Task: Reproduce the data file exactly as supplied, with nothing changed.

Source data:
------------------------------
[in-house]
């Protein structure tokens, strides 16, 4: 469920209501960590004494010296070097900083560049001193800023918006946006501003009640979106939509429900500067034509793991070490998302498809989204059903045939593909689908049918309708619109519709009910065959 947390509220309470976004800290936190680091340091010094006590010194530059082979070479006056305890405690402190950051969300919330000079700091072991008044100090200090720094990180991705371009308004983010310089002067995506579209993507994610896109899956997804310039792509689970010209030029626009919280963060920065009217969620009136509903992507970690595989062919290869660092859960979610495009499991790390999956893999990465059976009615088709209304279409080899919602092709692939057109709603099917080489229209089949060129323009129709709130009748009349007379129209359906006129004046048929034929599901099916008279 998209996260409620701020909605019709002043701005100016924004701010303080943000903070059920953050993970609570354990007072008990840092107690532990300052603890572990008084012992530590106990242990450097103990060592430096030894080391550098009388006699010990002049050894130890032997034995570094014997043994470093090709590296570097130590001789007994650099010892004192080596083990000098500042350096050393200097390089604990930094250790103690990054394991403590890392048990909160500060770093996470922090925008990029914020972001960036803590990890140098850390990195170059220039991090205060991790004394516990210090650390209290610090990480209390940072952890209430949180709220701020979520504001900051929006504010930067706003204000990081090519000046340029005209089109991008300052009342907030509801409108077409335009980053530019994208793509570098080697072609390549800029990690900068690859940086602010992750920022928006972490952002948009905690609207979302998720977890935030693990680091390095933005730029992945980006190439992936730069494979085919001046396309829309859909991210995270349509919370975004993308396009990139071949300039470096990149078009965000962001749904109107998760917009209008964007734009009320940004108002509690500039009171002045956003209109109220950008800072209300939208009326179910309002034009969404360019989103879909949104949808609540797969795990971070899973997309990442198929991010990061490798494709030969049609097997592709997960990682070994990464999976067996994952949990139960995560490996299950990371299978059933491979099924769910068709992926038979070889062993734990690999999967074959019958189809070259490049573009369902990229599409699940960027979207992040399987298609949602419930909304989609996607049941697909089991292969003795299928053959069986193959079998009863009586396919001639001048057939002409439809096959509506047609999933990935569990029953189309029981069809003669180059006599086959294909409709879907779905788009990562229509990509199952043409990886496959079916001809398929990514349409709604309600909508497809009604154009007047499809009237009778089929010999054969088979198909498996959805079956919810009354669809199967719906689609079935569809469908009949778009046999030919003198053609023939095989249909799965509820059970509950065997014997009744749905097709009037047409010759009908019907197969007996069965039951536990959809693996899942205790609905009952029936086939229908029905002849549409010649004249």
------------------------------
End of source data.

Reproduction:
[in-house]
């Protein structure tokens, strides 16, 4: 469920209501960590004494010296070097900083560049001193800023918006946006501003009640979106939509429900500067034509793991070490998302498809989204059903045939593909689908049918309708619109519709009910065959 947390509220309470976004800290936190680091340091010094006590010194530059082979070479006056305890405690402190950051969300919330000079700091072991008044100090200090720094990180991705371009308004983010310089002067995506579209993507994610896109899956997804310039792509689970010209030029626009919280963060920065009217969620009136509903992507970690595989062919290869660092859960979610495009499991790390999956893999990465059976009615088709209304279409080899919602092709692939057109709603099917080489229209089949060129323009129709709130009748009349007379129209359906006129004046048929034929599901099916008279 998209996260409620701020909605019709002043701005100016924004701010303080943000903070059920953050993970609570354990007072008990840092107690532990300052603890572990008084012992530590106990242990450097103990060592430096030894080391550098009388006699010990002049050894130890032997034995570094014997043994470093090709590296570097130590001789007994650099010892004192080596083990000098500042350096050393200097390089604990930094250790103690990054394991403590890392048990909160500060770093996470922090925008990029914020972001960036803590990890140098850390990195170059220039991090205060991790004394516990210090650390209290610090990480209390940072952890209430949180709220701020979520504001900051929006504010930067706003204000990081090519000046340029005209089109991008300052009342907030509801409108077409335009980053530019994208793509570098080697072609390549800029990690900068690859940086602010992750920022928006972490952002948009905690609207979302998720977890935030693990680091390095933005730029992945980006190439992936730069494979085919001046396309829309859909991210995270349509919370975004993308396009990139071949300039470096990149078009965000962001749904109107998760917009209008964007734009009320940004108002509690500039009171002045956003209109109220950008800072209300939208009326179910309002034009969404360019989103879909949104949808609540797969795990971070899973997309990442198929991010990061490798494709030969049609097997592709997960990682070994990464999976067996994952949990139960995560490996299950990371299978059933491979099924769910068709992926038979070889062993734990690999999967074959019958189809070259490049573009369902990229599409699940960027979207992040399987298609949602419930909304989609996607049941697909089991292969003795299928053959069986193959079998009863009586396919001639001048057939002409439809096959509506047609999933990935569990029953189309029981069809003669180059006599086959294909409709879907779905788009990562229509990509199952043409990886496959079916001809398929990514349409709604309600909508497809009604154009007047499809009237009778089929010999054969088979198909498996959805079956919810009354669809199967719906689609079935569809469908009949778009046999030919003198053609023939095989249909799965509820059970509950065997014997009744749905097709009037047409010759009908019907197969007996069965039951536990959809693996899942205790609905009952029936086939229908029905002849549409010649004249």